A: To formally test this hypothesis, we still need several more years’ worth of data. With that caveat firmly in mind, I would like to suggest that this years’ data are consistent with that observation. The “core rate” of litigation, i.e., the number of companies named as defendants in traditional securities fraud actions, is well below the pre-Sarbanes Oxley level, once we net out the merger disclosure cases that inflate this year’s census. This observation suggests that fewer issuers are engaged in the sorts of conduct that would have stimulated litigation prior to Sarbanes Oxley. To be sure, plaintiff counsel can point to a variety of legal developments that arguably raise the bar for plaintiff recovery, but the cases likely precluded either reflect attempts to expand the scope of liability beyond the contours set by the Supreme Court, or involve weaker, more remote claims. The strong cases alleging clear frauds are, in my view, being prosecuted as strongly as ever.



Q. Are there pending cases or ongoing issues that you are watching that you think will be particularly important in the months ahead?



            A: There are three securities cases pending before the Supreme Court this term and any or all of them could lead to decisions that would have significant implications for the securities fraud litigation market. Also, the Supreme Court has a busy class action procedure docket, and decisions in those non-securities cases could have profound implications for the prosecution of class action securities fraud litigation.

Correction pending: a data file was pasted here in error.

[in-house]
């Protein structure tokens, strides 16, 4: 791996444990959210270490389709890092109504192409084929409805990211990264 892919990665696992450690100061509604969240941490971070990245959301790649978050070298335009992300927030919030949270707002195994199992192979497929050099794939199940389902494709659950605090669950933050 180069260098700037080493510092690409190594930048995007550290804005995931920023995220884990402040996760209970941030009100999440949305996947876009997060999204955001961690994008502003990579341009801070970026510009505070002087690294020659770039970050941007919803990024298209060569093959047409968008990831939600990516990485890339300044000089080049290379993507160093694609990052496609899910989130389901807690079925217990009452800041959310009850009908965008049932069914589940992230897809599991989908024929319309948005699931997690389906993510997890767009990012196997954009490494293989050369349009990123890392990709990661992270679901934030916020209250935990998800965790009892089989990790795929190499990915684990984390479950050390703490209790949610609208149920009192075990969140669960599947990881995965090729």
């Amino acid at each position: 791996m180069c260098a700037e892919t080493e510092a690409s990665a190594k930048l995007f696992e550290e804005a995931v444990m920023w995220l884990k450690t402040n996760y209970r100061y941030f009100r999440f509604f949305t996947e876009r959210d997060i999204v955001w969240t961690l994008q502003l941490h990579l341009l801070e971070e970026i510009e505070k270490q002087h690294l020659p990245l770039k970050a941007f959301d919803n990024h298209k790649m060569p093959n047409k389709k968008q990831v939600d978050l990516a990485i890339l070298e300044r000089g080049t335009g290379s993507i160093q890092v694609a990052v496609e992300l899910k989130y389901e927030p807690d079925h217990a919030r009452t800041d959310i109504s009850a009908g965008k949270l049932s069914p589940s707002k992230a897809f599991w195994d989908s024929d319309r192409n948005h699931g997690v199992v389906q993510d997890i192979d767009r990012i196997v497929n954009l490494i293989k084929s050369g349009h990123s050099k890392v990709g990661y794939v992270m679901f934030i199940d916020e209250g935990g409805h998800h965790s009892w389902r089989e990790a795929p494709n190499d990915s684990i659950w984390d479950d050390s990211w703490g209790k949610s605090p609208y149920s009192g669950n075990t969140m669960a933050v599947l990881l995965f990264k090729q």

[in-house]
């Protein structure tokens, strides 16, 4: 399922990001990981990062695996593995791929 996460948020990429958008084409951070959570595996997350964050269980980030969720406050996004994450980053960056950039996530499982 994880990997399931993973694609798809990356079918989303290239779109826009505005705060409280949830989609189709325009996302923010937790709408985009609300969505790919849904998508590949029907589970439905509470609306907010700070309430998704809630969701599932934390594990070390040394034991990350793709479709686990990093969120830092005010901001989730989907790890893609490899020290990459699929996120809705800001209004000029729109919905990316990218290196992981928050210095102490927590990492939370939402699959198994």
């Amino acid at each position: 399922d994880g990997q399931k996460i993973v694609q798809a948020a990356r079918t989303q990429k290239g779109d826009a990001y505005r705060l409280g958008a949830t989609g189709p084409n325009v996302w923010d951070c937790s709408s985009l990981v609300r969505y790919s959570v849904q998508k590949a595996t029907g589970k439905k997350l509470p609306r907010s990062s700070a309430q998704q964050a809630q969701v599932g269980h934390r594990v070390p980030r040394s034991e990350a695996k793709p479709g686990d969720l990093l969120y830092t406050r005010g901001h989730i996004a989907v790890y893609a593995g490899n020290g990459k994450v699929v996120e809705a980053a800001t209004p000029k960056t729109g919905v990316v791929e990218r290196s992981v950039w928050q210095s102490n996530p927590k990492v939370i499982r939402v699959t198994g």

Q. Do you have any predictions about 2011 securities litigation activity, as far as anticipated levels or trends?



            A: I would expect the core rate to remain constant, and from there I would expect a bump up as even more merger disclosure litigation finds its way to federal court and a bump down as Morrison reduces the incidence of claims targeting foreign trading activity. Farther down the road, I would not preclude an increase in litigation activity attributable to whistleblower “tag along” cases that will be filed shortly after the Commission announces litigation or settlements arising from Dodd Frank bounty hunter disclosures.



Q. If you were to be called upon to serve as a D&O insurance underwriter, what are the most important things you would want to consider when reviewing a particular company, and why?



            A: I would only insure issuers who promise not to file any claims :)



I would like to thank Professor Grundfest for his willingness to participate in this dialog. I know there are many D&O insurance underwriters who earnestly wish they could implement his proposed D&O insurance underwriting philosophy.